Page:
What is commercial EPC?
Commercial Energy Performance Certificates (EPC) are energy surveys that determine how energy efficient a building or commercial premises are. The ratings on a commercial EPC start from G (least energy efficient), going up to an A for the most energy-efficient building possible. EPC is the measurement of an existing building’s energy efficiency and forms part of the Minimum Energy Efficiency Standards (MEES).
The EPC rating indicates the energy efficiency of a commercial building such as:
- installed heating
- lighting systems (building services)
This does not consider how the present occupier uses these systems.
What EPC changes are coming?
From 1st April 2023, NEW and EXISTING commercial lettings will need to meet a minimum EPC rating E, making it a legal requirement, unless a specific exemption applies.
This change and future EPC commitments stem from Government’s commitment to achieving a net-zero carbon emissions by 2050.
This strategy also aims to reduce energy bills, boosting our post-COVID economic recovery in a sustainable way.
Who is affected by the EPC changes?
Currently, there are no immediate actions to be taken, however, landlords should be forming strategies around how to improve the commercial property to rating E by 2023, rating C by 2027 and, rating B by 2030,
Landlords are currently fully responsible for EPC compliance, not the tenants.
However, we strongly recommend and encourage more collaboration between the two parties.
Although tenants are not responsible for the leased building’s energy efficiency, they likely have valuable suggestions about what changes could be made to increase the efficiency of the property and a collaborative approach is always advised.
Changes that could largely improve the EPC rating of commercial property:
- Replacing the boiler. Opting for a new energy-efficient boiler can cut down energy consumption.
- Installing double glazing. Upgrading your windows and doors to double glazing can improve your EPC rating and reduce noise.
- Installing wall insulation. Insulating your walls can reduce your EPC rating significantly, making sure no energy is lost.
- Improve lighting. Modern energy efficient LEDs can improve EPC rating and significantly reduce energy consumption
- Installing a renewable energy source, i.e. solar panels can improve your EPC rating and provide you with cheaper, greener energy.
Non-compliance with MEES could result in enforcement action and a fine.
What about the impact on commercial leases?
Rent costs – Any building improvements associated with a better EPC rating will also mean an inevitable rental increase. Landlords may wish to increase the frequency of rent review to reflect any changes in their lease agreement with the occupier.
Lower utility cost – Favourably, improved building efficiency may lower running utility costs or service charges, balancing the increased rent.
Business disruptions – Landlords will need to carefully plan any future energy efficiency works, causing minimal disruptions to tenants and day-to-day business operations.
What about BREEAM?
This global sustainability assessment method rates a property’s environmental, social, and economic sustainability performance. A recent study carried out by JLL shows only 16% of current office space has a BREEAM rating of Good to Outstanding.
Going forward, commercial office spaces will require significant development to meet sustainability and efficiency targets, while simultaneously meeting desired EPC ratings.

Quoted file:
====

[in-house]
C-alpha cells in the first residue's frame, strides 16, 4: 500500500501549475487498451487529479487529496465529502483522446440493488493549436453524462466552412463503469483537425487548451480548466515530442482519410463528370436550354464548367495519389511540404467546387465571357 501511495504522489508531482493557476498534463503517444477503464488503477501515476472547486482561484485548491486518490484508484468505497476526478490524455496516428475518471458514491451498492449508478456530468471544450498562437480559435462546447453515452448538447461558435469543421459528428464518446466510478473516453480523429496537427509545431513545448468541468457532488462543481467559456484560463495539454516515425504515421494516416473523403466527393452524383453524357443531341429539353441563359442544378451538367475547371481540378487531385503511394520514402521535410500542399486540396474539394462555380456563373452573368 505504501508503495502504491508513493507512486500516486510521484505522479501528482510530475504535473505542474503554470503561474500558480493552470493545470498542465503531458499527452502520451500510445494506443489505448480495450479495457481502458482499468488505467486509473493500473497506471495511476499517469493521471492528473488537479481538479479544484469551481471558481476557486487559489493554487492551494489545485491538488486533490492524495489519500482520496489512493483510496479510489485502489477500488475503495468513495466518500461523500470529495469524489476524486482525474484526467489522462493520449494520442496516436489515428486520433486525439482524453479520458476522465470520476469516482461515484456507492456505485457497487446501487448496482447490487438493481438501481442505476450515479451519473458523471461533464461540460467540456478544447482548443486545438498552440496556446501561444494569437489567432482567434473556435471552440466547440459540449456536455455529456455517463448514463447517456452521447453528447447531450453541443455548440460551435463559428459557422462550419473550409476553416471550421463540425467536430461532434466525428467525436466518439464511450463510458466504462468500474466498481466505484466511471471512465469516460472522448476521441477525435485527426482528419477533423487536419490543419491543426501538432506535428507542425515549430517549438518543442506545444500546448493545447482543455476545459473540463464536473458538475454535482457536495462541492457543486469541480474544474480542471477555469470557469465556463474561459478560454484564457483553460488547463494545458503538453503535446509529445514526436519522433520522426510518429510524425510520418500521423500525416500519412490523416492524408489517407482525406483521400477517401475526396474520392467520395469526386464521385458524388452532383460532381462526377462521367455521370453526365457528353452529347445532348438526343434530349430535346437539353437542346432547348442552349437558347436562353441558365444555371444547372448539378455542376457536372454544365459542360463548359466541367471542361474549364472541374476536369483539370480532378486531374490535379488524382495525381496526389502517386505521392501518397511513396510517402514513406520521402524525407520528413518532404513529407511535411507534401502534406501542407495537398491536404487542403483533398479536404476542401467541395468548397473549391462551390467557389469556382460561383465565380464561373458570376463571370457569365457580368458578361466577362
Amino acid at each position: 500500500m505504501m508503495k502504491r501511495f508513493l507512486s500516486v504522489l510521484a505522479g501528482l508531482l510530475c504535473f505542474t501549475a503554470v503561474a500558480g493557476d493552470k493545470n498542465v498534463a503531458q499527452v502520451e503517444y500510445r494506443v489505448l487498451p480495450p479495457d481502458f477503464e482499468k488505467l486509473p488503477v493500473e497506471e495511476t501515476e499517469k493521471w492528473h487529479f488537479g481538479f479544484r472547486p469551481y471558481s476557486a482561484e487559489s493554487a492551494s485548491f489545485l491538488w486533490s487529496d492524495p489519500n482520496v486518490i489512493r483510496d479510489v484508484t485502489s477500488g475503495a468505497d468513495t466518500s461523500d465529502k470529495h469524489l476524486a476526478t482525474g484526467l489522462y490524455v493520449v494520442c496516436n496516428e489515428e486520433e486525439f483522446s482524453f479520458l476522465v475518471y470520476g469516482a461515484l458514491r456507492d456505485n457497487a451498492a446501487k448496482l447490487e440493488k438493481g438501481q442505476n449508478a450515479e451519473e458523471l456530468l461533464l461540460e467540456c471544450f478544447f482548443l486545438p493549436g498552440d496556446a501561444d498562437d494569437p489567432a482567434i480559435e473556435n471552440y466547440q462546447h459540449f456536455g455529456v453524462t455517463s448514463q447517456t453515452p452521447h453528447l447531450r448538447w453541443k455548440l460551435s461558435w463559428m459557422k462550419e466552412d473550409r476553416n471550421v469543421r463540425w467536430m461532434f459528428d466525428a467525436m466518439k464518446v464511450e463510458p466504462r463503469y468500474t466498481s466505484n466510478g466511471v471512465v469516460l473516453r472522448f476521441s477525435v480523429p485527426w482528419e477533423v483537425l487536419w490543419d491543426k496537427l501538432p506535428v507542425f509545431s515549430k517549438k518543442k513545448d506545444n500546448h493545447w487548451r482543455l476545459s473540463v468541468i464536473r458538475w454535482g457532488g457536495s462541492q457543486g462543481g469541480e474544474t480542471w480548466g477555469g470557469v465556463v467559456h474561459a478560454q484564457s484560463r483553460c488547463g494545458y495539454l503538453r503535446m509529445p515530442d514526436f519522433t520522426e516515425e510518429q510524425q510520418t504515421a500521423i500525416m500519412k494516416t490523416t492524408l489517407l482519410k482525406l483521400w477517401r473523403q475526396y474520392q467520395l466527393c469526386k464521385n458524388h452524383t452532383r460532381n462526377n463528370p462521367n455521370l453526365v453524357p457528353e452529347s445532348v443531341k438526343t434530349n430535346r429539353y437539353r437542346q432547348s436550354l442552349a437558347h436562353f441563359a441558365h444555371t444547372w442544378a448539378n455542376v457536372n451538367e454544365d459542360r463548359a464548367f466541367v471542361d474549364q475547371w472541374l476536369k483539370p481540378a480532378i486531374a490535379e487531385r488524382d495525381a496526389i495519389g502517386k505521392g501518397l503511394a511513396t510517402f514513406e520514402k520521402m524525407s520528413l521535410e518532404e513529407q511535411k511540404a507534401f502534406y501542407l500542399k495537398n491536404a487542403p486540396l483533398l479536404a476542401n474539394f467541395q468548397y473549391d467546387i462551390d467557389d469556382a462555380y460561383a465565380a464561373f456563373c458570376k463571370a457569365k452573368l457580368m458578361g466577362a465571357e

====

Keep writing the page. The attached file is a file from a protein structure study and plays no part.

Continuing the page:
See the current timeline for commercial EPC changes
Landlords should prepare now for the changes, starting with a review of their properties to ascertain if they fall below the proposed new minimum threshold.
We would recommend landlords consult and engage with occupiers in respect of any proposed works and associated costs.
Both new and existing tenants should understand their property’s EPC rating.
Where it is below the new minimum thresholds, tenants should review their leases to understand if costs can be passed on. This will allow them to budget accordingly and engage early with landlords as to what the proposed plans are to achieve the new minimum standards.
If you are a landlord or a tenant of a commercial property or for more information on MEES and how they could affect you,
DO GET IN TOUCH WITH US:
T: 02382 355799
Nella Pang, Director
T: 07738 625 431
Jonathan Trice, Director
T: 07725 900 415
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About Omega RE
Omega RE is a commercial property advisory firm based on the South Coast. Providing expert advice to Landlords, Occupiers in the industrial, office and retail markets.
Omega RE is always thinking ‘Outside the Box’ in our advice to clients and the way we do business. We don’t settle for mediocre, we challenge the norm and are dedicated to finding solutions that is best for our clients.
We are a people business, based on strong relationships and partnerships, and we offer a personal level of service.
As the market evolves, we will too adapt to be successful and want the same for our clients. We are committed to finding innovative ways of marketing and how to do things more efficiently.
We will never stagnate.
We are disciplined in everything we do, we take time to understand the situation and set a bespoke strategy for each client. Not one size fits all. We do not cut corners or take shortcuts and our integrity is undisputed.
Providing clients’ with a hands-on approach to finding the perfect property; office, industrial, warehouse or retail space to meet business needs and negotiating the best commercial lease terms, is what we do best.
We come to work because we’re passionate about providing expert, innovative, independent advice to clients. We want to help businesses navigate the complexities of Commercial Real Estate.
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